Game Saturday: Crozza Games (Classic Game remake heaven)
Game Saturday is back. Today's game is not a game but an entire collection of games. Crozza Games is a collection of classic game remakes which you can download individually from the developer website or as an all-in-one package from Major Geeks (71 games and counting).
The games are remakes of classic computer and arcade games of the 80s, and they should run fine on any computer running Windows.
To give you a short list of games that you can play remakes of: Asteroids, Snake, Space Invaders, Solitaire Collection, Donkey Kong, Pacman, Rick Dangerous II, Galaxian, Frogger, Missile Command, Centipede and dozens more.
The games are all portable, and you can run them from any location on your computer.Â Most games have a size between 1 and 5 Megabytes; some will run in window mode by default, others directly in fullscreen mode.
Some of the controls are listed on the start screen (press Ctrl or Space to start for instance). You move with the cursor keys usually, and use Ctrl or Space usually to interact with the game environment, and the Esc-key exits the game. Some games support joysticks as well.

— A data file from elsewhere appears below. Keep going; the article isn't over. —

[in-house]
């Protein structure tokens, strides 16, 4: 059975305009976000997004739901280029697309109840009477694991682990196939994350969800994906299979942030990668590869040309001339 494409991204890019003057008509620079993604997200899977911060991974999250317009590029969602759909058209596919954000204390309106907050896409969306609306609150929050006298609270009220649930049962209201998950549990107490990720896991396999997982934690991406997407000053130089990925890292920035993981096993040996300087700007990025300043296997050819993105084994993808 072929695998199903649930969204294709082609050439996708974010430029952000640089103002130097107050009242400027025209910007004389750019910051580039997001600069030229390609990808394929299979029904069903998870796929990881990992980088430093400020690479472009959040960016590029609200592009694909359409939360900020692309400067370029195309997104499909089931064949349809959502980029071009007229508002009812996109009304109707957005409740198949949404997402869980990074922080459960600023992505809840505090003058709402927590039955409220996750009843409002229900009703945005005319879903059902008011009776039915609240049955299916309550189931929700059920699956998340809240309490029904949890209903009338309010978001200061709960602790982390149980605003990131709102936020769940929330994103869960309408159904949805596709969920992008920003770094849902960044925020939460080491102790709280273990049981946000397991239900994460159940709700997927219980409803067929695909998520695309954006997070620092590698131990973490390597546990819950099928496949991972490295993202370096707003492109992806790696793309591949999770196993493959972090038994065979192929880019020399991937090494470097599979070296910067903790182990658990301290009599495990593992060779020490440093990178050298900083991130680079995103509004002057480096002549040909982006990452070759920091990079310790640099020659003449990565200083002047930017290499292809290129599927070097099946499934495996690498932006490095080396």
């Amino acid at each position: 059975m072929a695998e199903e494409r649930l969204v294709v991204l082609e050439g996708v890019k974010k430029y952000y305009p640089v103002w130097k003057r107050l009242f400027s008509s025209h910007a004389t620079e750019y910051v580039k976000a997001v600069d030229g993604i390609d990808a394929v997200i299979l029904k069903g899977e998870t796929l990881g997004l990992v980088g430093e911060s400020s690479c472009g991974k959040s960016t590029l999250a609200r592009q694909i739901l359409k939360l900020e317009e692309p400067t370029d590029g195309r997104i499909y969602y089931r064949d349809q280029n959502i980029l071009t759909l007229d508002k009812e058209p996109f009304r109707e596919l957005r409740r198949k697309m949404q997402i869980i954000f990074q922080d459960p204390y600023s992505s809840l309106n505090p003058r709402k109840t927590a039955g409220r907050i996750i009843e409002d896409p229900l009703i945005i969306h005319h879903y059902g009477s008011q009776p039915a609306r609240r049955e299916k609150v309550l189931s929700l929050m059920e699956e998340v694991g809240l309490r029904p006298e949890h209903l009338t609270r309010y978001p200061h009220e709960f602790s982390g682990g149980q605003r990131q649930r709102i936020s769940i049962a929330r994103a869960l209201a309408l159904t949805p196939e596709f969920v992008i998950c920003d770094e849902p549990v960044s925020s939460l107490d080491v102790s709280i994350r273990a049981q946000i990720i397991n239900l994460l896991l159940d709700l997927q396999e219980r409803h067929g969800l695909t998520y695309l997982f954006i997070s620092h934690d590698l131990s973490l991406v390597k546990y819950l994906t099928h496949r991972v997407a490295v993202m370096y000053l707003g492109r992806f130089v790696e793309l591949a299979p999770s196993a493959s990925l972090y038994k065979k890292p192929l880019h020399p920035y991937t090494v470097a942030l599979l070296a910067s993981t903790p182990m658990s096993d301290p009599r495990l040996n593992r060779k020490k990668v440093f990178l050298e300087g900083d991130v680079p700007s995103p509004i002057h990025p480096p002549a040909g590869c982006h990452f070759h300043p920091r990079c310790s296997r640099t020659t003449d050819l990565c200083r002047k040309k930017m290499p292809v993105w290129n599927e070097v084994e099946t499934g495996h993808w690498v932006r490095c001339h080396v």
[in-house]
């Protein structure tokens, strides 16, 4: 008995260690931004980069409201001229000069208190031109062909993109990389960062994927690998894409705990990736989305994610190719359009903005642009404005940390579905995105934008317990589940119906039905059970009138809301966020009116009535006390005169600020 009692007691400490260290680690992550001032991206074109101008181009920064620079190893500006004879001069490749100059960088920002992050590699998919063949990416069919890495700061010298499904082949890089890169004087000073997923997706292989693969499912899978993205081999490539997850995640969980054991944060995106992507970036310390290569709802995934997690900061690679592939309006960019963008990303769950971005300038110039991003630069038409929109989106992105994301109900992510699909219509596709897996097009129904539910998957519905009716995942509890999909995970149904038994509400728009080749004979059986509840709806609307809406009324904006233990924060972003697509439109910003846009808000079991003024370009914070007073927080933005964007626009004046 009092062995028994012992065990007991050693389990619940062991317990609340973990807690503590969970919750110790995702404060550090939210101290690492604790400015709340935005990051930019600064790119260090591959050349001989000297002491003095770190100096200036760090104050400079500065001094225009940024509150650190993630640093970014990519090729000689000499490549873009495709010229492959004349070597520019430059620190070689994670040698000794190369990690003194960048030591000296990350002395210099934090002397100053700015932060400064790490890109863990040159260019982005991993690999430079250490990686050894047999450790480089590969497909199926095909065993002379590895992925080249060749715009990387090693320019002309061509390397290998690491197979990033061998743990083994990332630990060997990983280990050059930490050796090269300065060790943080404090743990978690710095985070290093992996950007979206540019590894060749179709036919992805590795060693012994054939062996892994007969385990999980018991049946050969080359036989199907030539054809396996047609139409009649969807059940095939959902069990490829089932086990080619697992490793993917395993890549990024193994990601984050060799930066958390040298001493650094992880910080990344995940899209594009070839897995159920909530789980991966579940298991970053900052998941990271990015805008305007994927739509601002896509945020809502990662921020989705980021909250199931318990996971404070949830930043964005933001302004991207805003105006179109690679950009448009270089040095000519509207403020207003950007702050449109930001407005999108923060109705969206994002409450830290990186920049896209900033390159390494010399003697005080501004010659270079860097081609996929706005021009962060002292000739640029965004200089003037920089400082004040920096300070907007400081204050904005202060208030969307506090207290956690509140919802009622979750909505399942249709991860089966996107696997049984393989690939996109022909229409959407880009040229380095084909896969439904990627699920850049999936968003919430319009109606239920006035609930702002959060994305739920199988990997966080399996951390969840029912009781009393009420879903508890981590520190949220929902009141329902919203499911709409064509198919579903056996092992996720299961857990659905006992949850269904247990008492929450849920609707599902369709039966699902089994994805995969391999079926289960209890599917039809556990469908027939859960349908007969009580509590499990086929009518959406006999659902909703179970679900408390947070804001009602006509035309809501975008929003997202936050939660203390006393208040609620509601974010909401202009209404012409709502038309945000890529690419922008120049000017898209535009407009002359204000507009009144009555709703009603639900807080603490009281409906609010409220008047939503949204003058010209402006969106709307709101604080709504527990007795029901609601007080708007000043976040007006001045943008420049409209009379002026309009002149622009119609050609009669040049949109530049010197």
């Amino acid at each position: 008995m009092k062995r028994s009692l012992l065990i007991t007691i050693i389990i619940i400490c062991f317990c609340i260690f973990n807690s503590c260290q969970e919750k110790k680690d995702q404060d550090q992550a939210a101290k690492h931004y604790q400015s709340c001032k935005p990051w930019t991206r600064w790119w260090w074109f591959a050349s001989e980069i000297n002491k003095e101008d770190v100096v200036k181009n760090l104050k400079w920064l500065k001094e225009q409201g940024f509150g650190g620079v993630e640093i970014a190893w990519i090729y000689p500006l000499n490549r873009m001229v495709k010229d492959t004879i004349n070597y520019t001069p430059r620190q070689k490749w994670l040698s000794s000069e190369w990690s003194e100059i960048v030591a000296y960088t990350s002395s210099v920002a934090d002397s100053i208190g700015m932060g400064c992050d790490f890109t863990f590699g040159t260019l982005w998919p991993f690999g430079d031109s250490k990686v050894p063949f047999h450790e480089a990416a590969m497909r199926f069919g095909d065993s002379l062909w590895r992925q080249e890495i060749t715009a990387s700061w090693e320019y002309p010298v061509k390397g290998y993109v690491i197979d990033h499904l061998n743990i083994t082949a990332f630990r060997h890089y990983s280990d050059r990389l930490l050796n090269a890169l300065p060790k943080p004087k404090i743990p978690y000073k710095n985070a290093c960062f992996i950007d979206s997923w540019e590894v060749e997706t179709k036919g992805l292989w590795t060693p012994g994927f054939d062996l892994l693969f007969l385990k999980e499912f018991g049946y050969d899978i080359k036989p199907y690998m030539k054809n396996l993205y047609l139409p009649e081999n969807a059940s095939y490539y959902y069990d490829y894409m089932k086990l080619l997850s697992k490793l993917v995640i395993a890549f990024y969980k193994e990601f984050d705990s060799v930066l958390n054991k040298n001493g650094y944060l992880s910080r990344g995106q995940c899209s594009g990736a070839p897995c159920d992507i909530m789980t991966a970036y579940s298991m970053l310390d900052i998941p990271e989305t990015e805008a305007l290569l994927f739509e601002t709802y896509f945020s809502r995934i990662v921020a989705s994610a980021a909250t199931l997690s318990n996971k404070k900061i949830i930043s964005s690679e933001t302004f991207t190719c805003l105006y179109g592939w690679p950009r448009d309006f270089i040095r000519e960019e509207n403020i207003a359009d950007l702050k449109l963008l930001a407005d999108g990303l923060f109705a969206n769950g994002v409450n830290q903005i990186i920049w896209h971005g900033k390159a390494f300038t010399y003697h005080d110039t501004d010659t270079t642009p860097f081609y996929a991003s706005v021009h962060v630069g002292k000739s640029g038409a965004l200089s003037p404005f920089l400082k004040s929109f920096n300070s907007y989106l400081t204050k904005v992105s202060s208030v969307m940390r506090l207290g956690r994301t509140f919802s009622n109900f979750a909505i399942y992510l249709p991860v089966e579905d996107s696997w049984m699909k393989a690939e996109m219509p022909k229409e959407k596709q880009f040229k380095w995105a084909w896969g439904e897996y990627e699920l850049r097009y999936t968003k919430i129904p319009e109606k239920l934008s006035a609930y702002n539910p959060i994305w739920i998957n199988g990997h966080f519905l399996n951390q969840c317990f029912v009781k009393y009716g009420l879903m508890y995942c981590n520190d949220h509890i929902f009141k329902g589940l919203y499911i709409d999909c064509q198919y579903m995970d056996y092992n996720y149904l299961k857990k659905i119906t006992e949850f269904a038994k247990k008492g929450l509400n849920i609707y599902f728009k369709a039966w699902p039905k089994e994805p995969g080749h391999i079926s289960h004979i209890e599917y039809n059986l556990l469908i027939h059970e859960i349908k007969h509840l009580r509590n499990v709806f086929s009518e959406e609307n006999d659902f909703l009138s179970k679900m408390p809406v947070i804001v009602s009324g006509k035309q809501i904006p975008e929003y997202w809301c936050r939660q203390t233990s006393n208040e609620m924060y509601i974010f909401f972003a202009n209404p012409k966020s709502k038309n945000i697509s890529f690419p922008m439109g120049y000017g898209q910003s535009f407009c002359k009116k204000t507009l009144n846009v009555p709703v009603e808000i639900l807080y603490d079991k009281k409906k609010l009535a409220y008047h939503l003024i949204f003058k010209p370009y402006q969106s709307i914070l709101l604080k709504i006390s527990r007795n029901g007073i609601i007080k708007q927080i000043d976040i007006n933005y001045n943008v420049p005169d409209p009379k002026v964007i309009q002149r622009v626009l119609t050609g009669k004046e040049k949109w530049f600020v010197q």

The games are not 1:1 copies of the original classic games, but remakes. You get different graphics, but the overall gameplay is the same.
Pacman for instance still tries to collect all dots in the level while avoiding to be caught by ghosts (and hunting them if you eat the powerup).
Galaxian is another all-time classic game. You try to defeat wave after wave of aliens with your spaceship that is stuck at the bottom of the screen. You can only move left and right, and shoot.
The originals were published on lots of systems, for instance the ZXspectrum, the Vic20, the Amstrad CPC or as Arcade exclusives.
The selection of games is probably most interesting to gamers who started gaming in the 80s. They can take a trip down memory lane and check out games they played as kids or young adults.Â One of the core benefits of the collection is that you can play the games on modern computer systems without having to resort to emulation.Advertisement